On Practically Perfect PA we have a series of blog posts for Assistants who are preparing for an interview. All posts contain five questions that are often asked in an interview for a new Assistant position. In this post, Interview Questions and Answers for PAs, EAs and Administrators Part 4, we will look at another five questions that I have been asked at various interviews over the years and my answers for them. But, before we start, here are the links to the other blog posts in this series:
How do you work within a team?
A lot of assistants work with just their manager so it is important to stress that you consider this to be a partnership and in effect, you are working together as a team. If the new role requires you to work in a department supporting a number of people the answer should detail the excellent skills you have that will help the team succeed.
“I work well in a team and like to support others. I consider the work I do with my director to be a team effort and I get a lot of satisfaction seeing them succeed in their role. I do work well on my own, but I also like to get involved in projects and feel that I can contribute to any group work either using my creative or organisational skills. I am easy going and generally quite cheerful so I also think that approach to my work helps with the team dynamic.”
Tell me about one thing you have implemented at work for the better?
Time to dig out an example of something that you have done that makes you look amazing!
Think about a project you have worked on that made a difference or an organisational trick you have implemented for your manager that saved them time and money.
If you haven’t really had the opportunity to change the working practices in your office think a piece of work that you completed that you were praised for. How did this task affect the overall business? Did it contribute to the bottom line?
When you go to an interview always make sure you have some examples of work that you have done that has been well received.
Can you tell me about one person you’ve liked working with and why and the same for one person you’ve disliked?
In no way shape or form speak badly about one of your colleagues and how you couldn’t stand them (even if it is true!) This question is more about you than it is about the person you are discussing. Also, try to say more about the good person you worked with rather than the bad. I would say something like this.
“I’ve worked with some great people over the years that have really helped me develop my career and my business acumen. A director that I worked with a few years ago was the only female on the Board and was very inspirational to me. She was good at delegating work and gave me lots of interesting projects to work on and trusted me to make decisions on her behalf. She also injected a lot of fun into the team and encouraged us to socialise together outside of work. I did work with a manager a few years ago that I struggled to get on with. I think at the time his position in the company was under threat and to compensate he would try to exert power over me by giving me very menial tasks and he could be quite disrespectful. I put up with his behaviour for a while because I wanted to understand why he was acting in that way. I did have to push back and in the end, I think he respected me because I stuck up for myself.”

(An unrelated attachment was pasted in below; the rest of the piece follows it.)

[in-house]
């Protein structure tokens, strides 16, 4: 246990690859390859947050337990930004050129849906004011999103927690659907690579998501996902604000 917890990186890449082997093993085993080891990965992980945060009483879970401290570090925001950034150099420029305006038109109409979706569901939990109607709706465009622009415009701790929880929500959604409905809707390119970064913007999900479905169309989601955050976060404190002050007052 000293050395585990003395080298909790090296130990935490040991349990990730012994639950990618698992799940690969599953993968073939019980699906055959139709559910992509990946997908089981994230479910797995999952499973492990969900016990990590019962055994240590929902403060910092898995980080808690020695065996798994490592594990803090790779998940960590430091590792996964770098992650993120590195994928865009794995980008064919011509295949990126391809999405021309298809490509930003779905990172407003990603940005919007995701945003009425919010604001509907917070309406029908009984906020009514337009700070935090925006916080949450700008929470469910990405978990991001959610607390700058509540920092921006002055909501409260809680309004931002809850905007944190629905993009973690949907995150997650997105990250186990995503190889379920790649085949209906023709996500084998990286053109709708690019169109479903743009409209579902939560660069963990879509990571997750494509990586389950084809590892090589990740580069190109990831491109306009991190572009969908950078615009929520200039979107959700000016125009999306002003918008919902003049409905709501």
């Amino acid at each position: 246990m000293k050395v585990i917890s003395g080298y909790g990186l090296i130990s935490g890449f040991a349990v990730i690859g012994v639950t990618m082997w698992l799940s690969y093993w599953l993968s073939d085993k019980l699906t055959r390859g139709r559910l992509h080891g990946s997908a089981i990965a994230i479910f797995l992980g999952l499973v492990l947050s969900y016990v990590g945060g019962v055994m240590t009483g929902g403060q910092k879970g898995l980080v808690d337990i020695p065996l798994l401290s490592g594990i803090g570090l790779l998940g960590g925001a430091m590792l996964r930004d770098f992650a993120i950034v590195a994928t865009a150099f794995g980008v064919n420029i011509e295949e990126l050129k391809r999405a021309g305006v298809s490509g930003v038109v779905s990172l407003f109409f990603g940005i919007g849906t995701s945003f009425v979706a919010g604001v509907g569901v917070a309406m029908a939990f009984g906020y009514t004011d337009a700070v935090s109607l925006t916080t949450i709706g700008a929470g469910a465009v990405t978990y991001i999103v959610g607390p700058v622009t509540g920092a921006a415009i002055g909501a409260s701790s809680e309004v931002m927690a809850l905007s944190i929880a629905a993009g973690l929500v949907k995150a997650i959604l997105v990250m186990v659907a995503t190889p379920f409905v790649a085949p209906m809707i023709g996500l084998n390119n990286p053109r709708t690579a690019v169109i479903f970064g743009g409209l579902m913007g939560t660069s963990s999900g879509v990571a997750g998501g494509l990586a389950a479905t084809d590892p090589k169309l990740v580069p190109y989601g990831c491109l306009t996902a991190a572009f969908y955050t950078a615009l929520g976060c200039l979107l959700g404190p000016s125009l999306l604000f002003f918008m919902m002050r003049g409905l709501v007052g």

How do you work with two or more directors?
If you are applying for a role that requires you to work with two or more directors then you will need to demonstrate that you can do this without a hitch. Use specific examples of how you have juggled multiple workloads and that you are happy to continue this. If this is the first time you have worked with more than one boss do stress that you are a good organiser and can prioritise your work well. We have lots of great blog posts on working with multiple managers, these posts will help you develop this interview answer.
“I like the challenge that working for multiple directors can bring. It does help keep me motivated as the work can be quite varied. For me, working effectively for both directors means I have to ensure that my work is well organised, that I understand and am aware of any deadlines and am fully aware of their priorities. I also stress to the directors that I need to stay in touch with them throughout the day in case their work becomes more urgent than the others and I also make sure we have regular catch ups so that I am fully informed of their schedule. It can be a juggling act but one that I enjoy.”
What are you looking for in terms of salary?
This is never an easy question, but no excuses in a job interview you have to sell yourself and you have to really believe that you are worth the money that you think you are.
Ideally, you should have a rough idea of what the salary is going into the interview but if they try to offer a lot less do remember to stick to the amount you know you are worth. It will be awkward at the time but you will regret it later when you don’t think you get paid enough. Remember that you can always say during the interview that you will go away and think about their offer and then negotiate over the phone or by email.
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There is a great deal more you can read to help you prepare for your PA interview, but the questions above will give you an excellent place to start.
Once you’ve worked through this blog post, I would highly recommend you check out our eBook ‘Preparing for the perfect PA job‘ which is perfect for anyone looking for their next Personal Assistant role.